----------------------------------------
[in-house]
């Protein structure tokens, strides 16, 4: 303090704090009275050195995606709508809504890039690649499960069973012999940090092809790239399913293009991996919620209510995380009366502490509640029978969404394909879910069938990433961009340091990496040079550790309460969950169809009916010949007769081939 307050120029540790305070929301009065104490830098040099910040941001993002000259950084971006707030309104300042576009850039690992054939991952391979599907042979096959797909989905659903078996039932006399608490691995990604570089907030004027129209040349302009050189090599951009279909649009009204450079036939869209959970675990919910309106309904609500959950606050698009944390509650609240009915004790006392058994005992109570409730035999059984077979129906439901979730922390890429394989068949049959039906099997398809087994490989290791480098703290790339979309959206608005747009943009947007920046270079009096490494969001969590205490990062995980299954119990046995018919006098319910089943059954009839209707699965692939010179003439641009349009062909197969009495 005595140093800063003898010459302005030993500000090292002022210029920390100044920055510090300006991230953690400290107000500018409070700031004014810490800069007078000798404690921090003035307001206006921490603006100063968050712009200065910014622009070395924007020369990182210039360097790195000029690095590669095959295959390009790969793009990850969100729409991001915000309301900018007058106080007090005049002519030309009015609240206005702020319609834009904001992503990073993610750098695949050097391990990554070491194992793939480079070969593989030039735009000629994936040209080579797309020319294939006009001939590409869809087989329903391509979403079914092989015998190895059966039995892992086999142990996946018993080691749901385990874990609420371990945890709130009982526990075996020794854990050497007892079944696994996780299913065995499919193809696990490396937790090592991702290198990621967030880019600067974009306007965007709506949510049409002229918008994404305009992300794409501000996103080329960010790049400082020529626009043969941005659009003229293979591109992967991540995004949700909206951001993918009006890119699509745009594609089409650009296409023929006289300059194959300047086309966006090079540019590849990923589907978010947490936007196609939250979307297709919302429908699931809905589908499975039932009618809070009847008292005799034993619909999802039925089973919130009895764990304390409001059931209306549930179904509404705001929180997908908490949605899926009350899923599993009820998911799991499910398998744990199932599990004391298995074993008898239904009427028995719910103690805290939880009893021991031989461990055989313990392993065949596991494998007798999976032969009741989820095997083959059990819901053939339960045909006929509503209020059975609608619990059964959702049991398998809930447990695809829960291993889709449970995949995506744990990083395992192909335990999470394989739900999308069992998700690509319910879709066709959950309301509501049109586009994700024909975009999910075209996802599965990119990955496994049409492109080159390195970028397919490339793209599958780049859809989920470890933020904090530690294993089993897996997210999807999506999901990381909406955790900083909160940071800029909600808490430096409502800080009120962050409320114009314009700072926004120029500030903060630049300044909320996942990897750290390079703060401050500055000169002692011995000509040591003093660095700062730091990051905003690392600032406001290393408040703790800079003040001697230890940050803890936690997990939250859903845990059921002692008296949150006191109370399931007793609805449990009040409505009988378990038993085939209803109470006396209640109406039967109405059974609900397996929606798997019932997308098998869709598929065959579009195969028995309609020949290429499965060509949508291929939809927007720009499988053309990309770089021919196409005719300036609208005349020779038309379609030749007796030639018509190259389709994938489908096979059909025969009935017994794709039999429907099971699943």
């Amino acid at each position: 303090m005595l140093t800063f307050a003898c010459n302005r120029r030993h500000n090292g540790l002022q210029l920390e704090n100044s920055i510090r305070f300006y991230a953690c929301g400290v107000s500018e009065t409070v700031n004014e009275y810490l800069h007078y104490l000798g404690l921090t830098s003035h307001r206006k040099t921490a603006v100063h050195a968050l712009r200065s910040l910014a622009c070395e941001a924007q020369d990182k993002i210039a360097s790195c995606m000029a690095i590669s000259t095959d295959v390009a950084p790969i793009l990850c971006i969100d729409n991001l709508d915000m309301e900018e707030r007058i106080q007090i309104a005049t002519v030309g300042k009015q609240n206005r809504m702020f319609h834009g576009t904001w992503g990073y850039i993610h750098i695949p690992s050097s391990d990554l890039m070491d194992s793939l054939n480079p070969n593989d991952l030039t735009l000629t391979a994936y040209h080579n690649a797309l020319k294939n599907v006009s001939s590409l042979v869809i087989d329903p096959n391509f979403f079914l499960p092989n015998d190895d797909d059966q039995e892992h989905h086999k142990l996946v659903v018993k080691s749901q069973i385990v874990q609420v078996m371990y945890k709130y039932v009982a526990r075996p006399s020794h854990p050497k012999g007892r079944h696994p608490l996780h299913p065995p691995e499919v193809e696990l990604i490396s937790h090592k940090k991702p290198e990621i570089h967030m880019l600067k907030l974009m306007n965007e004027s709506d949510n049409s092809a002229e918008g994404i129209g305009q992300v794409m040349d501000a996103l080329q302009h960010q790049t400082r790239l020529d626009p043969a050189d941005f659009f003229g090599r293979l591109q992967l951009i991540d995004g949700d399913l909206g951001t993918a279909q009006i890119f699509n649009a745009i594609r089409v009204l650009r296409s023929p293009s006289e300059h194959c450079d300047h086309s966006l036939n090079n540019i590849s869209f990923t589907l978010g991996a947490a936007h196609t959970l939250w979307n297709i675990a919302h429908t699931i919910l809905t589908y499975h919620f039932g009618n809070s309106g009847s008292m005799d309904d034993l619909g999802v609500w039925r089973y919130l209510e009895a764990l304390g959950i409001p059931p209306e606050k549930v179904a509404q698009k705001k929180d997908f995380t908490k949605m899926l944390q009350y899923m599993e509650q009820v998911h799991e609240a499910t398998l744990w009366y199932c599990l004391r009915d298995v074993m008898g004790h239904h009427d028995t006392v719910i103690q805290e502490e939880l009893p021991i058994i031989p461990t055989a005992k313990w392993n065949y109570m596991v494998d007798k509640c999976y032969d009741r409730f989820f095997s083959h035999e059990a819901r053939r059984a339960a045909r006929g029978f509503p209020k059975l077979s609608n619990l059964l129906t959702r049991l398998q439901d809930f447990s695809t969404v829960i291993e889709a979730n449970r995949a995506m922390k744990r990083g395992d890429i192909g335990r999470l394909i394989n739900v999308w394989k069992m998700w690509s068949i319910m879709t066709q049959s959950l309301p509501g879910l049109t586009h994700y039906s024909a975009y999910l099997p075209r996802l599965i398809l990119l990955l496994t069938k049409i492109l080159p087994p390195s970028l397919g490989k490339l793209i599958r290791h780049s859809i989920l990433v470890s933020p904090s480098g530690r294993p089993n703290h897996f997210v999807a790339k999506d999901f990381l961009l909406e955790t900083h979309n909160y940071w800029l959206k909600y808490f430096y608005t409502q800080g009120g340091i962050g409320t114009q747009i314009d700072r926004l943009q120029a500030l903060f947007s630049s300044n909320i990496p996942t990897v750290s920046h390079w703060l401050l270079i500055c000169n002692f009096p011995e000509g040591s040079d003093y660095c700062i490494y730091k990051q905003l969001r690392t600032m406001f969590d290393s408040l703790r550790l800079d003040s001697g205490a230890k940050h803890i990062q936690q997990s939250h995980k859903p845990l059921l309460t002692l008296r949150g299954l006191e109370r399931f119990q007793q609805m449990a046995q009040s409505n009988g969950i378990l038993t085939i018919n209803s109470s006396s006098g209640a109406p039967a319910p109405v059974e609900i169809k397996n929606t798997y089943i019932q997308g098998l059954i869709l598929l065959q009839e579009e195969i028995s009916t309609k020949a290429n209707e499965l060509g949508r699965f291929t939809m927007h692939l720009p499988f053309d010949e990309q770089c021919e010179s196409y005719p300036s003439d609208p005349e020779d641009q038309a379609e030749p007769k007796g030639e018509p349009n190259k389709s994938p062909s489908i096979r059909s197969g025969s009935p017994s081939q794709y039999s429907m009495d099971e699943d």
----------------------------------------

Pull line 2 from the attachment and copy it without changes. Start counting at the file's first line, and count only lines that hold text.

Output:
């Protein structure tokens, strides 16, 4: 303090704090009275050195995606709508809504890039690649499960069973012999940090092809790239399913293009991996919620209510995380009366502490509640029978969404394909879910069938990433961009340091990496040079550790309460969950169809009916010949007769081939 307050120029540790305070929301009065104490830098040099910040941001993002000259950084971006707030309104300042576009850039690992054939991952391979599907042979096959797909989905659903078996039932006399608490691995990604570089907030004027129209040349302009050189090599951009279909649009009204450079036939869209959970675990919910309106309904609500959950606050698009944390509650609240009915004790006392058994005992109570409730035999059984077979129906439901979730922390890429394989068949049959039906099997398809087994490989290791480098703290790339979309959206608005747009943009947007920046270079009096490494969001969590205490990062995980299954119990046995018919006098319910089943059954009839209707699965692939010179003439641009349009062909197969009495 005595140093800063003898010459302005030993500000090292002022210029920390100044920055510090300006991230953690400290107000500018409070700031004014810490800069007078000798404690921090003035307001206006921490603006100063968050712009200065910014622009070395924007020369990182210039360097790195000029690095590669095959295959390009790969793009990850969100729409991001915000309301900018007058106080007090005049002519030309009015609240206005702020319609834009904001992503990073993610750098695949050097391990990554070491194992793939480079070969593989030039735009000629994936040209080579797309020319294939006009001939590409869809087989329903391509979403079914092989015998190895059966039995892992086999142990996946018993080691749901385990874990609420371990945890709130009982526990075996020794854990050497007892079944696994996780299913065995499919193809696990490396937790090592991702290198990621967030880019600067974009306007965007709506949510049409002229918008994404305009992300794409501000996103080329960010790049400082020529626009043969941005659009003229293979591109992967991540995004949700909206951001993918009006890119699509745009594609089409650009296409023929006289300059194959300047086309966006090079540019590849990923589907978010947490936007196609939250979307297709919302429908699931809905589908499975039932009618809070009847008292005799034993619909999802039925089973919130009895764990304390409001059931209306549930179904509404705001929180997908908490949605899926009350899923599993009820998911799991499910398998744990199932599990004391298995074993008898239904009427028995719910103690805290939880009893021991031989461990055989313990392993065949596991494998007798999976032969009741989820095997083959059990819901053939339960045909006929509503209020059975609608619990059964959702049991398998809930447990695809829960291993889709449970995949995506744990990083395992192909335990999470394989739900999308069992998700690509319910879709066709959950309301509501049109586009994700024909975009999910075209996802599965990119990955496994049409492109080159390195970028397919490339793209599958780049859809989920470890933020904090530690294993089993897996997210999807999506999901990381909406955790900083909160940071800029909600808490430096409502800080009120962050409320114009314009700072926004120029500030903060630049300044909320996942990897750290390079703060401050500055000169002692011995000509040591003093660095700062730091990051905003690392600032406001290393408040703790800079003040001697230890940050803890936690997990939250859903845990059921002692008296949150006191109370399931007793609805449990009040409505009988378990038993085939209803109470006396209640109406039967109405059974609900397996929606798997019932997308098998869709598929065959579009195969028995309609020949290429499965060509949508291929939809927007720009499988053309990309770089021919196409005719300036609208005349020779038309379609030749007796030639018509190259389709994938489908096979059909025969009935017994794709039999429907099971699943």